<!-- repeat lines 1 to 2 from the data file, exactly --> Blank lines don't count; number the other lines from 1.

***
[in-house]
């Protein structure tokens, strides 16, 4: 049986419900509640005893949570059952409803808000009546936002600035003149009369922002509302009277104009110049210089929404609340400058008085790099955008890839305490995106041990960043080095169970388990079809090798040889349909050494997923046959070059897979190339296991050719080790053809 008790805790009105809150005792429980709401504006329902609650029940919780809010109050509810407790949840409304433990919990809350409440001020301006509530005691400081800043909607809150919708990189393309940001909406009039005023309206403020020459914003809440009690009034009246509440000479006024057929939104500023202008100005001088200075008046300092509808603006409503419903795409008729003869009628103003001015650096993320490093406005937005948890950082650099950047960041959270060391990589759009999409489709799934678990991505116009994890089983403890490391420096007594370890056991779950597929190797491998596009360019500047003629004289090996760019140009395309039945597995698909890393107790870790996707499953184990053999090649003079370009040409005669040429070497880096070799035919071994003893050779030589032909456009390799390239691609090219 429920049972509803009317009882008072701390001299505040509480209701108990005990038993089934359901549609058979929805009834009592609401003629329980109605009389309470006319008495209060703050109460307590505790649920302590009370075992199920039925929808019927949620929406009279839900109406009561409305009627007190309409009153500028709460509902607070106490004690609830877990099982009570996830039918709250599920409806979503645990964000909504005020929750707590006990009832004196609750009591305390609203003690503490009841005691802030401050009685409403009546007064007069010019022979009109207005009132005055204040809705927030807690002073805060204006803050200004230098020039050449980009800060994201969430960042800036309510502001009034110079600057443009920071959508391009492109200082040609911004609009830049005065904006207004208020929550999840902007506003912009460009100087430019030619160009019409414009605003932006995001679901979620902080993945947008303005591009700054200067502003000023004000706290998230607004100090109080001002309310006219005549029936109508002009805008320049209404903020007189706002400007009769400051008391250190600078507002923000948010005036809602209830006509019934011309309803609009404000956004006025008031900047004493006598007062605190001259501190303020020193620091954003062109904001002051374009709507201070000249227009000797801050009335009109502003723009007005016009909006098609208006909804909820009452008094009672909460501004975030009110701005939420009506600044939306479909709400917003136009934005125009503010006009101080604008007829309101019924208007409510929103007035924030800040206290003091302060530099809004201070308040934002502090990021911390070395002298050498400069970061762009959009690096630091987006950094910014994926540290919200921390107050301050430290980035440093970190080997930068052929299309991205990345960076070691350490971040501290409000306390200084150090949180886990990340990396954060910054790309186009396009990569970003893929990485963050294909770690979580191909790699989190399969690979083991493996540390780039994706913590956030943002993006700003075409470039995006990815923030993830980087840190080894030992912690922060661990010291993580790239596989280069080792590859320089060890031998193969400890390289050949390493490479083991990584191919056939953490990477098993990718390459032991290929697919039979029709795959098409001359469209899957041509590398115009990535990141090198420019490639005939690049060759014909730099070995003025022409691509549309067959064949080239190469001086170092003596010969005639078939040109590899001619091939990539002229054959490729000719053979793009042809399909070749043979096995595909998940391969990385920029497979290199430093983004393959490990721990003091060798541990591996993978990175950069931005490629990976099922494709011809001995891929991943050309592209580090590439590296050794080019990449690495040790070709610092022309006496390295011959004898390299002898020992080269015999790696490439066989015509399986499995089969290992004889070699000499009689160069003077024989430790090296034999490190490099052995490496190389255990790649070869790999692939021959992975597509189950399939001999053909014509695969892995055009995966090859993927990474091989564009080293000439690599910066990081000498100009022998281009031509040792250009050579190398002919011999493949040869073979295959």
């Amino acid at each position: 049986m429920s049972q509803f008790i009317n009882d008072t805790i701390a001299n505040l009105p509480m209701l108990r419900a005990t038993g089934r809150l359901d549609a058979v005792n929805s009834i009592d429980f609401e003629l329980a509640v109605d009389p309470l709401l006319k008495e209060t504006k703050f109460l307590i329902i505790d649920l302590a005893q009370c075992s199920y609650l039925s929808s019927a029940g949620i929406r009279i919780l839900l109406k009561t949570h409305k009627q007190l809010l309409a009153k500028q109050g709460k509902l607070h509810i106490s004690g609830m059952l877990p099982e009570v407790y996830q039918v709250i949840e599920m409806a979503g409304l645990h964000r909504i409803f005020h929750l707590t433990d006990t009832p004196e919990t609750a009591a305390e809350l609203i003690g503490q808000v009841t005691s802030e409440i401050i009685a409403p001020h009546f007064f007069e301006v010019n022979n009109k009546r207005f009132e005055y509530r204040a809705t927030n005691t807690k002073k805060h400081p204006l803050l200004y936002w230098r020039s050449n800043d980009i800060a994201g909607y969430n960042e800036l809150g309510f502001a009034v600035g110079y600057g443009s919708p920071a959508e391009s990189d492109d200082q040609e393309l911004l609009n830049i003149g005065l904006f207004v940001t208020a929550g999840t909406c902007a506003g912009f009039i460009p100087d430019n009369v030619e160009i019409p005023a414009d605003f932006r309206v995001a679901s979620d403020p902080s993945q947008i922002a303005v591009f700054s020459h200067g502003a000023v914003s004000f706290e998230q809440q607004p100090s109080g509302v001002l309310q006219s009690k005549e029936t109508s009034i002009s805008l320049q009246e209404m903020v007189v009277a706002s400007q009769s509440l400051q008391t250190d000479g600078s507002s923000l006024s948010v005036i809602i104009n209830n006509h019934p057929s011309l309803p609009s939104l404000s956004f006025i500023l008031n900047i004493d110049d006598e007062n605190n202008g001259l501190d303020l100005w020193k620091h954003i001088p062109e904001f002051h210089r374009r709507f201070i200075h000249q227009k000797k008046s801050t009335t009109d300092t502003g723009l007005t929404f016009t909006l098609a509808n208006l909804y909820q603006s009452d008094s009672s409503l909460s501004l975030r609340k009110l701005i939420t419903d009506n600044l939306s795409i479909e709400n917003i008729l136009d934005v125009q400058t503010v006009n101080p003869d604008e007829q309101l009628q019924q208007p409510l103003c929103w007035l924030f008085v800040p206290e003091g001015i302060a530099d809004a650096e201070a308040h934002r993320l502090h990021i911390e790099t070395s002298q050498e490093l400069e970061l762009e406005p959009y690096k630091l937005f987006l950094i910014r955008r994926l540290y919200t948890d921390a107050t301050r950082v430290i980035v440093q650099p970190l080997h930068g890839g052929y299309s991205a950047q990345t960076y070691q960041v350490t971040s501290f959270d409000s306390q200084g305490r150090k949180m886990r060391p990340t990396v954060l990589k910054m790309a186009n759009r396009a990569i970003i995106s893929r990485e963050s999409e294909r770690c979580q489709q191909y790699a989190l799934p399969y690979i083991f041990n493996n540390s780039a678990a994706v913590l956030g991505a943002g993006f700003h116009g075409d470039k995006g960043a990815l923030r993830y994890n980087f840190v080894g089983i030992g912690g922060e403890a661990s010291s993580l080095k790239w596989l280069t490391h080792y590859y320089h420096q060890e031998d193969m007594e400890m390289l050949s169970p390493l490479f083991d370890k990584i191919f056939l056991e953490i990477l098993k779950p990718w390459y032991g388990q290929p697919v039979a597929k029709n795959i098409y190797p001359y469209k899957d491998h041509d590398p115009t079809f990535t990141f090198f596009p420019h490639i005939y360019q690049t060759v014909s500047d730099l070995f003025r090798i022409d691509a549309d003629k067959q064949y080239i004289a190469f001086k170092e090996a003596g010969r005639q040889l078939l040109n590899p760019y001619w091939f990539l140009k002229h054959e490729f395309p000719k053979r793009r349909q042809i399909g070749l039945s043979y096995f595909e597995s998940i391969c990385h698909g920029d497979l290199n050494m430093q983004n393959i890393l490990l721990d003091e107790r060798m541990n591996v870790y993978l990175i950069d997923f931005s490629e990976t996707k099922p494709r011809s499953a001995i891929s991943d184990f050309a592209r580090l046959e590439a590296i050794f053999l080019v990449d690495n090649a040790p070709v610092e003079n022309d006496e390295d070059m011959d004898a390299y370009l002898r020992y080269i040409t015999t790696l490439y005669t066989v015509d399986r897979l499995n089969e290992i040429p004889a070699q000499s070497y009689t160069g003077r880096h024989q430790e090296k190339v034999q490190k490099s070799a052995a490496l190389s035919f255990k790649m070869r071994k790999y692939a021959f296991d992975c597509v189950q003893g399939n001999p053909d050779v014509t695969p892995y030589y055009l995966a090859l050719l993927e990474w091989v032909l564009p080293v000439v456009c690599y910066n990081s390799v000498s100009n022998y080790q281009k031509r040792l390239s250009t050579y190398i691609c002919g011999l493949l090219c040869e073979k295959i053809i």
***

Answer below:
[in-house]
């Protein structure tokens, strides 16, 4: 049986419900509640005893949570059952409803808000009546936002600035003149009369922002509302009277104009110049210089929404609340400058008085790099955008890839305490995106041990960043080095169970388990079809090798040889349909050494997923046959070059897979190339296991050719080790053809 008790805790009105809150005792429980709401504006329902609650029940919780809010109050509810407790949840409304433990919990809350409440001020301006509530005691400081800043909607809150919708990189393309940001909406009039005023309206403020020459914003809440009690009034009246509440000479006024057929939104500023202008100005001088200075008046300092509808603006409503419903795409008729003869009628103003001015650096993320490093406005937005948890950082650099950047960041959270060391990589759009999409489709799934678990991505116009994890089983403890490391420096007594370890056991779950597929190797491998596009360019500047003629004289090996760019140009395309039945597995698909890393107790870790996707499953184990053999090649003079370009040409005669040429070497880096070799035919071994003893050779030589032909456009390799390239691609090219 429920049972509803009317009882008072701390001299505040509480209701108990005990038993089934359901549609058979929805009834009592609401003629329980109605009389309470006319008495209060703050109460307590505790649920302590009370075992199920039925929808019927949620929406009279839900109406009561409305009627007190309409009153500028709460509902607070106490004690609830877990099982009570996830039918709250599920409806979503645990964000909504005020929750707590006990009832004196609750009591305390609203003690503490009841005691802030401050009685409403009546007064007069010019022979009109207005009132005055204040809705927030807690002073805060204006803050200004230098020039050449980009800060994201969430960042800036309510502001009034110079600057443009920071959508391009492109200082040609911004609009830049005065904006207004208020929550999840902007506003912009460009100087430019030619160009019409414009605003932006995001679901979620902080993945947008303005591009700054200067502003000023004000706290998230607004100090109080001002309310006219005549029936109508002009805008320049209404903020007189706002400007009769400051008391250190600078507002923000948010005036809602209830006509019934011309309803609009404000956004006025008031900047004493006598007062605190001259501190303020020193620091954003062109904001002051374009709507201070000249227009000797801050009335009109502003723009007005016009909006098609208006909804909820009452008094009672909460501004975030009110701005939420009506600044939306479909709400917003136009934005125009503010006009101080604008007829309101019924208007409510929103007035924030800040206290003091302060530099809004201070308040934002502090990021911390070395002298050498400069970061762009959009690096630091987006950094910014994926540290919200921390107050301050430290980035440093970190080997930068052929299309991205990345960076070691350490971040501290409000306390200084150090949180886990990340990396954060910054790309186009396009990569970003893929990485963050294909770690979580191909790699989190399969690979083991493996540390780039994706913590956030943002993006700003075409470039995006990815923030993830980087840190080894030992912690922060661990010291993580790239596989280069080792590859320089060890031998193969400890390289050949390493490479083991990584191919056939953490990477098993990718390459032991290929697919039979029709795959098409001359469209899957041509590398115009990535990141090198420019490639005939690049060759014909730099070995003025022409691509549309067959064949080239190469001086170092003596010969005639078939040109590899001619091939990539002229054959490729000719053979793009042809399909070749043979096995595909998940391969990385920029497979290199430093983004393959490990721990003091060798541990591996993978990175950069931005490629990976099922494709011809001995891929991943050309592209580090590439590296050794080019990449690495040790070709610092022309006496390295011959004898390299002898020992080269015999790696490439066989015509399986499995089969290992004889070699000499009689160069003077024989430790090296034999490190490099052995490496190389255990790649070869790999692939021959992975597509189950399939001999053909014509695969892995055009995966090859993927990474091989564009080293000439690599910066990081000498100009022998281009031509040792250009050579190398002919011999493949040869073979295959």